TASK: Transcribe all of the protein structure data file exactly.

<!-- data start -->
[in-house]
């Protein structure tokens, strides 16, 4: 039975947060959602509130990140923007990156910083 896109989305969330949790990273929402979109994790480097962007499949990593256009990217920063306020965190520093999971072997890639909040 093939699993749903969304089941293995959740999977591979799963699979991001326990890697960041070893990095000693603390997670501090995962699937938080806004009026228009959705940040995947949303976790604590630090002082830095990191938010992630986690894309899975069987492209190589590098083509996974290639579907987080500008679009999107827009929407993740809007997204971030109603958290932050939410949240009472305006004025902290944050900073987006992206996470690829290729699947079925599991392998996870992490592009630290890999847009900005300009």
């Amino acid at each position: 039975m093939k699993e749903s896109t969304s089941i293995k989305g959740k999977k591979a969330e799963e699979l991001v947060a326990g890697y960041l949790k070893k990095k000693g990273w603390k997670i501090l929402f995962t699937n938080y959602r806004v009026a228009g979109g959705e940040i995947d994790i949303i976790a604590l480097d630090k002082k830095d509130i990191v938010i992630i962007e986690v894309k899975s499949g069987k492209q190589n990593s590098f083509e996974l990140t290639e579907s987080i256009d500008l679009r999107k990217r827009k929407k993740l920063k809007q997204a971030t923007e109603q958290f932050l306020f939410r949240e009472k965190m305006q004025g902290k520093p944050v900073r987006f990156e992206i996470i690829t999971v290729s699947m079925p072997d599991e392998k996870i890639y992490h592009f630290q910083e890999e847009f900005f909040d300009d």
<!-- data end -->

[in-house]
């Protein structure tokens, strides 16, 4: 039975947060959602509130990140923007990156910083 896109989305969330949790990273929402979109994790480097962007499949990593256009990217920063306020965190520093999971072997890639909040 093939699993749903969304089941293995959740999977591979799963699979991001326990890697960041070893990095000693603390997670501090995962699937938080806004009026228009959705940040995947949303976790604590630090002082830095990191938010992630986690894309899975069987492209190589590098083509996974290639579907987080500008679009999107827009929407993740809007997204971030109603958290932050939410949240009472305006004025902290944050900073987006992206996470690829290729699947079925599991392998996870992490592009630290890999847009900005300009």
């Amino acid at each position: 039975m093939k699993e749903s896109t969304s089941i293995k989305g959740k999977k591979a969330e799963e699979l991001v947060a326990g890697y960041l949790k070893k990095k000693g990273w603390k997670i501090l929402f995962t699937n938080y959602r806004v009026a228009g979109g959705e940040i995947d994790i949303i976790a604590l480097d630090k002082k830095d509130i990191v938010i992630i962007e986690v894309k899975s499949g069987k492209q190589n990593s590098f083509e996974l990140t290639e579907s987080i256009d500008l679009r999107k990217r827009k929407k993740l920063k809007q997204a971030t923007e109603q958290f932050l306020f939410r949240e009472k965190m305006q004025g902290k520093p944050v900073r987006f990156e992206i996470i690829t999971v290729s699947m079925p072997d599991e392998k996870i890639y992490h592009f630290q910083e890999e847009f900005f909040d300009d």